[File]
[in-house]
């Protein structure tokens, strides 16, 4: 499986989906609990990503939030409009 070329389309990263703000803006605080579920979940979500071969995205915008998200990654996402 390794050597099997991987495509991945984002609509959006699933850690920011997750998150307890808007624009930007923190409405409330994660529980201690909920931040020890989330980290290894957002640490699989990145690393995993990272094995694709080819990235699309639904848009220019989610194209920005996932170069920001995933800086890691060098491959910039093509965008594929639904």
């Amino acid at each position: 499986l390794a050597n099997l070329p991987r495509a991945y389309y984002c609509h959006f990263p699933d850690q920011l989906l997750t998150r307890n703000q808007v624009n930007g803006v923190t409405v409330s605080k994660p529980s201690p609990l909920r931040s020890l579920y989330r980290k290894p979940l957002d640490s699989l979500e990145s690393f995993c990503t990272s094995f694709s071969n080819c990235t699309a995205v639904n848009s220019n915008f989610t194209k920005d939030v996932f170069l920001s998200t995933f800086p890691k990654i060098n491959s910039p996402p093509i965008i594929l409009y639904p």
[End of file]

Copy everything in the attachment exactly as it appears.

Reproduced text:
[in-house]
């Protein structure tokens, strides 16, 4: 499986989906609990990503939030409009 070329389309990263703000803006605080579920979940979500071969995205915008998200990654996402 390794050597099997991987495509991945984002609509959006699933850690920011997750998150307890808007624009930007923190409405409330994660529980201690909920931040020890989330980290290894957002640490699989990145690393995993990272094995694709080819990235699309639904848009220019989610194209920005996932170069920001995933800086890691060098491959910039093509965008594929639904």
């Amino acid at each position: 499986l390794a050597n099997l070329p991987r495509a991945y389309y984002c609509h959006f990263p699933d850690q920011l989906l997750t998150r307890n703000q808007v624009n930007g803006v923190t409405v409330s605080k994660p529980s201690p609990l909920r931040s020890l579920y989330r980290k290894p979940l957002d640490s699989l979500e990145s690393f995993c990503t990272s094995f694709s071969n080819c990235t699309a995205v639904n848009s220019n915008f989610t194209k920005d939030v996932f170069l920001s998200t995933f800086p890691k990654i060098n491959s910039p996402p093509i965008i594929l409009y639904p």